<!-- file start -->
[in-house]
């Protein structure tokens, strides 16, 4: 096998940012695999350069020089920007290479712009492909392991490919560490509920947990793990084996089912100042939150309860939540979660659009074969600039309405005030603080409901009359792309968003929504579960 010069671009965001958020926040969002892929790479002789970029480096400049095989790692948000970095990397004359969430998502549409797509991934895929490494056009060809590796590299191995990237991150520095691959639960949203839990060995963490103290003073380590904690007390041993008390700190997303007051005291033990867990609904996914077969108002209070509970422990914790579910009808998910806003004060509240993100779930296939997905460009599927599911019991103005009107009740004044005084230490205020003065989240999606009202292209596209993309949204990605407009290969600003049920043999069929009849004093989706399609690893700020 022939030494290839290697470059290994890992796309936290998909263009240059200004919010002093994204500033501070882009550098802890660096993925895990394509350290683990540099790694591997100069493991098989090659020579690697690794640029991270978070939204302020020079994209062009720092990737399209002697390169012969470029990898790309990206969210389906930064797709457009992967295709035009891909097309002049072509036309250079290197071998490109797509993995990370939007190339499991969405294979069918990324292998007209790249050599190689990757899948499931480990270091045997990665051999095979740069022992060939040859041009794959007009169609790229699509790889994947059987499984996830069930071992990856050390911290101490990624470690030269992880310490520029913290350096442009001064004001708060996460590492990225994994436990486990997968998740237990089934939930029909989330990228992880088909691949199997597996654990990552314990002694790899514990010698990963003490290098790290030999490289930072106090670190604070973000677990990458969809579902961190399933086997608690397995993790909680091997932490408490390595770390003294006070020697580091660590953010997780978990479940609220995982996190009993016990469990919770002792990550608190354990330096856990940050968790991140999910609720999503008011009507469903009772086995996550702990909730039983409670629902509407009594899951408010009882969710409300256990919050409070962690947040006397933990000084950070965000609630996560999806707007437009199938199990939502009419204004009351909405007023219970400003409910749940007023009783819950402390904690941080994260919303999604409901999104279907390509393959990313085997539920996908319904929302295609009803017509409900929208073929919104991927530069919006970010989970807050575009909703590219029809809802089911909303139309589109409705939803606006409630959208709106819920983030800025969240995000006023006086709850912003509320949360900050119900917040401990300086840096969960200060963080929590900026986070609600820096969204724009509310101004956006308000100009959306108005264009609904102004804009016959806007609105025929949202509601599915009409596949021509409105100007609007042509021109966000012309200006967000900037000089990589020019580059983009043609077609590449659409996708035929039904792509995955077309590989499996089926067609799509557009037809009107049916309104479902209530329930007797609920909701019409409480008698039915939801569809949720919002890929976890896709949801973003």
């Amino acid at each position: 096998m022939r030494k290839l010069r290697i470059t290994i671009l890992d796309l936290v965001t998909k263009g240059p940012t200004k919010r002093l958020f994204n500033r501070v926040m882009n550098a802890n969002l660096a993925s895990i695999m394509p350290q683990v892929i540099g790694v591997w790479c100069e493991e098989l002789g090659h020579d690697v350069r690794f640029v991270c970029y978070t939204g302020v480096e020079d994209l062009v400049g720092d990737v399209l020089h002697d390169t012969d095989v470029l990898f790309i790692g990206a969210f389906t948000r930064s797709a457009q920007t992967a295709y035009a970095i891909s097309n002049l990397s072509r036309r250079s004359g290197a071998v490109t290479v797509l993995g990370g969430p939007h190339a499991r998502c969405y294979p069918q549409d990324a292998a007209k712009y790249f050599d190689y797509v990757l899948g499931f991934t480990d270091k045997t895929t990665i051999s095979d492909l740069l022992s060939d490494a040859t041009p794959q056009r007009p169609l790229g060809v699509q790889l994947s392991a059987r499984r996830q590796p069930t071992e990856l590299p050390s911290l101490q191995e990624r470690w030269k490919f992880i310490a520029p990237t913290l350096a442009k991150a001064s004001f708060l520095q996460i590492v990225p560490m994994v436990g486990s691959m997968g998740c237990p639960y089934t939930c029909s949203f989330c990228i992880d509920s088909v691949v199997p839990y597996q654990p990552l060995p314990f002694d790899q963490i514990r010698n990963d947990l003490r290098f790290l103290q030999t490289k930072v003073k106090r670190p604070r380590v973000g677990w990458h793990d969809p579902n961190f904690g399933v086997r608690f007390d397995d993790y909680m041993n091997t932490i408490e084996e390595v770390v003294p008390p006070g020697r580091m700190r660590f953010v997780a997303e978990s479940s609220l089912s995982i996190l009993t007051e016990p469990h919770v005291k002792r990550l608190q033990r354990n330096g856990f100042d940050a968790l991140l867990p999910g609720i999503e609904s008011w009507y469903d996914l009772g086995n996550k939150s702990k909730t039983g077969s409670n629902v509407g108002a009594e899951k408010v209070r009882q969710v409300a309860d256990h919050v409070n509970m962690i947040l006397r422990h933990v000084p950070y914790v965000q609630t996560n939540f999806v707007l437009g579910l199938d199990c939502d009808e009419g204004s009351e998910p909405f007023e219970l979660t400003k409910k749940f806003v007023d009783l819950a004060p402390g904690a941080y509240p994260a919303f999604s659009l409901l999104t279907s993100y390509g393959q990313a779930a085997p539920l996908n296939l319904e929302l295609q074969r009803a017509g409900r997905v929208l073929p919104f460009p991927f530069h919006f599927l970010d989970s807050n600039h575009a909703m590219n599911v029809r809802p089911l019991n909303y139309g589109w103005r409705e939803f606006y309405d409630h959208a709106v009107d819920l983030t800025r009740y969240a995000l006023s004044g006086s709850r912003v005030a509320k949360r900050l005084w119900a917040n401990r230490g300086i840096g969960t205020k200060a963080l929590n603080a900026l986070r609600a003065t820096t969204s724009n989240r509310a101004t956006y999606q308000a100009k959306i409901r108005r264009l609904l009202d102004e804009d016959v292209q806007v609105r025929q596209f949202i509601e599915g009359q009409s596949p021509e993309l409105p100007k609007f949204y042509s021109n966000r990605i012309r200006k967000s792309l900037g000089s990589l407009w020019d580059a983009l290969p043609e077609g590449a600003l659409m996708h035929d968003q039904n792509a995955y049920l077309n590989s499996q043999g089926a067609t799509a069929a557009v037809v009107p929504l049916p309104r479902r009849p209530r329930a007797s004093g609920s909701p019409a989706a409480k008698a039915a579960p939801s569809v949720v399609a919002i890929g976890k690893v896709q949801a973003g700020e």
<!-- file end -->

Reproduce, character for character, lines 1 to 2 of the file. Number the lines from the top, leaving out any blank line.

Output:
[in-house]
């Protein structure tokens, strides 16, 4: 096998940012695999350069020089920007290479712009492909392991490919560490509920947990793990084996089912100042939150309860939540979660659009074969600039309405005030603080409901009359792309968003929504579960 010069671009965001958020926040969002892929790479002789970029480096400049095989790692948000970095990397004359969430998502549409797509991934895929490494056009060809590796590299191995990237991150520095691959639960949203839990060995963490103290003073380590904690007390041993008390700190997303007051005291033990867990609904996914077969108002209070509970422990914790579910009808998910806003004060509240993100779930296939997905460009599927599911019991103005009107009740004044005084230490205020003065989240999606009202292209596209993309949204990605407009290969600003049920043999069929009849004093989706399609690893700020 022939030494290839290697470059290994890992796309936290998909263009240059200004919010002093994204500033501070882009550098802890660096993925895990394509350290683990540099790694591997100069493991098989090659020579690697690794640029991270978070939204302020020079994209062009720092990737399209002697390169012969470029990898790309990206969210389906930064797709457009992967295709035009891909097309002049072509036309250079290197071998490109797509993995990370939007190339499991969405294979069918990324292998007209790249050599190689990757899948499931480990270091045997990665051999095979740069022992060939040859041009794959007009169609790229699509790889994947059987499984996830069930071992990856050390911290101490990624470690030269992880310490520029913290350096442009001064004001708060996460590492990225994994436990486990997968998740237990089934939930029909989330990228992880088909691949199997597996654990990552314990002694790899514990010698990963003490290098790290030999490289930072106090670190604070973000677990990458969809579902961190399933086997608690397995993790909680091997932490408490390595770390003294006070020697580091660590953010997780978990479940609220995982996190009993016990469990919770002792990550608190354990330096856990940050968790991140999910609720999503008011009507469903009772086995996550702990909730039983409670629902509407009594899951408010009882969710409300256990919050409070962690947040006397933990000084950070965000609630996560999806707007437009199938199990939502009419204004009351909405007023219970400003409910749940007023009783819950402390904690941080994260919303999604409901999104279907390509393959990313085997539920996908319904929302295609009803017509409900929208073929919104991927530069919006970010989970807050575009909703590219029809809802089911909303139309589109409705939803606006409630959208709106819920983030800025969240995000006023006086709850912003509320949360900050119900917040401990300086840096969960200060963080929590900026986070609600820096969204724009509310101004956006308000100009959306108005264009609904102004804009016959806007609105025929949202509601599915009409596949021509409105100007609007042509021109966000012309200006967000900037000089990589020019580059983009043609077609590449659409996708035929039904792509995955077309590989499996089926067609799509557009037809009107049916309104479902209530329930007797609920909701019409409480008698039915939801569809949720919002890929976890896709949801973003």